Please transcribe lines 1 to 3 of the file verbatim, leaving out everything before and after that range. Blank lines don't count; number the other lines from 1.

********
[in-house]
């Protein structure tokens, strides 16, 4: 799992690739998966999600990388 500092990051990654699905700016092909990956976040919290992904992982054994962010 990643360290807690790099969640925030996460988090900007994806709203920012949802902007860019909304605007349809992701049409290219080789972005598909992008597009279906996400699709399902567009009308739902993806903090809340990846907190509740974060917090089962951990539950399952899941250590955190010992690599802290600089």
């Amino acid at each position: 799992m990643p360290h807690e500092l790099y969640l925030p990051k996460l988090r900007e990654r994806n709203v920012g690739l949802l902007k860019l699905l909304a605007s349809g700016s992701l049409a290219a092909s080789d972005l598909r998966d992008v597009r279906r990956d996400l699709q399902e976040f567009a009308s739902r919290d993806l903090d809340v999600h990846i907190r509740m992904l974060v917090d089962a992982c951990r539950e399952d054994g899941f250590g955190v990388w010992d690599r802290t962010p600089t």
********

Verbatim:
[in-house]
């Protein structure tokens, strides 16, 4: 799992690739998966999600990388 500092990051990654699905700016092909990956976040919290992904992982054994962010 990643360290807690790099969640925030996460988090900007994806709203920012949802902007860019909304605007349809992701049409290219080789972005598909992008597009279906996400699709399902567009009308739902993806903090809340990846907190509740974060917090089962951990539950399952899941250590955190010992690599802290600089």
């Amino acid at each position: 799992m990643p360290h807690e500092l790099y969640l925030p990051k996460l988090r900007e990654r994806n709203v920012g690739l949802l902007k860019l699905l909304a605007s349809g700016s992701l049409a290219a092909s080789d972005l598909r998966d992008v597009r279906r990956d996400l699709q399902e976040f567009a009308s739902r919290d993806l903090d809340v999600h990846i907190r509740m992904l974060v917090d089962a992982c951990r539950e399952d054994g899941f250590g955190v990388w010992d690599r802290t962010p600089t």